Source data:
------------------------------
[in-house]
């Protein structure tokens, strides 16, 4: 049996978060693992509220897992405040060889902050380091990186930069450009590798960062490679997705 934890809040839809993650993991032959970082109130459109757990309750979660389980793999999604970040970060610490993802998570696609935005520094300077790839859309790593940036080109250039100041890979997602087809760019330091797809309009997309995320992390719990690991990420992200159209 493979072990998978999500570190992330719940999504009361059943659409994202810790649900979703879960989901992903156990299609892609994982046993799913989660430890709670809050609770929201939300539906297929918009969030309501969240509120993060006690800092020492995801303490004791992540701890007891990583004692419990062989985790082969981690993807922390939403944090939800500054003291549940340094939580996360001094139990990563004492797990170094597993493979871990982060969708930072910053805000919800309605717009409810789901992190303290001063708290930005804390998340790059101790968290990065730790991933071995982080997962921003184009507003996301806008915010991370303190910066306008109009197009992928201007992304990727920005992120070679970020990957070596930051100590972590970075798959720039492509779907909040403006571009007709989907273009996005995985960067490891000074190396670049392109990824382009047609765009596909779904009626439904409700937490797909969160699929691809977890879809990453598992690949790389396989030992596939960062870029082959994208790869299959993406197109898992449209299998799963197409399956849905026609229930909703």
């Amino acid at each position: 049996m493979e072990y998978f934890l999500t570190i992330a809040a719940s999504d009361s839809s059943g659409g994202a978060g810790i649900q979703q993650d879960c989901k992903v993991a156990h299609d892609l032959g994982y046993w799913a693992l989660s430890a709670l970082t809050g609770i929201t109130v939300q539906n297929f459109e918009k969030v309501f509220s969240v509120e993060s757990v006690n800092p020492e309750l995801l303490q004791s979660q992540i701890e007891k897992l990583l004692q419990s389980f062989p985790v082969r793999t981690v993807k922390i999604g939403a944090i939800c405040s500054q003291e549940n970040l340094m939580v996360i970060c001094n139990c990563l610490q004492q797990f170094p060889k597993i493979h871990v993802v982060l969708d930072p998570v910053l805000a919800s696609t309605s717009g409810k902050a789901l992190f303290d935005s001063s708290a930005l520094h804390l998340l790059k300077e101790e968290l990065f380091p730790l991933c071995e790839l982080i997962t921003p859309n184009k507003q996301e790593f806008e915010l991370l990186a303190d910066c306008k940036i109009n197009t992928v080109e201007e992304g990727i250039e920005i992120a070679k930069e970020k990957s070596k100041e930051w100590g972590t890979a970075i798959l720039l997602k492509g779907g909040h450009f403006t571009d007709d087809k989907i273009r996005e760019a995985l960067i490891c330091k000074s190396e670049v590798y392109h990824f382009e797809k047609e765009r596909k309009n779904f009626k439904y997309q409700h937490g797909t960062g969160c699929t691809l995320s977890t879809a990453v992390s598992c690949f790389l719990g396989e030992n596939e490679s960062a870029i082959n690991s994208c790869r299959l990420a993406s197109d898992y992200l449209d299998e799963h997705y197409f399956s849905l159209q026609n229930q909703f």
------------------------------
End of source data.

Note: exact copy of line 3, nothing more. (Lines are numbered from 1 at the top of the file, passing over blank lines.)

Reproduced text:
């Amino acid at each position: 049996m493979e072990y998978f934890l999500t570190i992330a809040a719940s999504d009361s839809s059943g659409g994202a978060g810790i649900q979703q993650d879960c989901k992903v993991a156990h299609d892609l032959g994982y046993w799913a693992l989660s430890a709670l970082t809050g609770i929201t109130v939300q539906n297929f459109e918009k969030v309501f509220s969240v509120e993060s757990v006690n800092p020492e309750l995801l303490q004791s979660q992540i701890e007891k897992l990583l004692q419990s389980f062989p985790v082969r793999t981690v993807k922390i999604g939403a944090i939800c405040s500054q003291e549940n970040l340094m939580v996360i970060c001094n139990c990563l610490q004492q797990f170094p060889k597993i493979h871990v993802v982060l969708d930072p998570v910053l805000a919800s696609t309605s717009g409810k902050a789901l992190f303290d935005s001063s708290a930005l520094h804390l998340l790059k300077e101790e968290l990065f380091p730790l991933c071995e790839l982080i997962t921003p859309n184009k507003q996301e790593f806008e915010l991370l990186a303190d910066c306008k940036i109009n197009t992928v080109e201007e992304g990727i250039e920005i992120a070679k930069e970020k990957s070596k100041e930051w100590g972590t890979a970075i798959l720039l997602k492509g779907g909040h450009f403006t571009d007709d087809k989907i273009r996005e760019a995985l960067i490891c330091k000074s190396e670049v590798y392109h990824f382009e797809k047609e765009r596909k309009n779904f009626k439904y997309q409700h937490g797909t960062g969160c699929t691809l995320s977890t879809a990453v992390s598992c690949f790389l719990g396989e030992n596939e490679s960062a870029i082959n690991s994208c790869r299959l990420a993406s197109d898992y992200l449209d299998e799963h997705y197409f399956s849905l159209q026609n229930q909703f």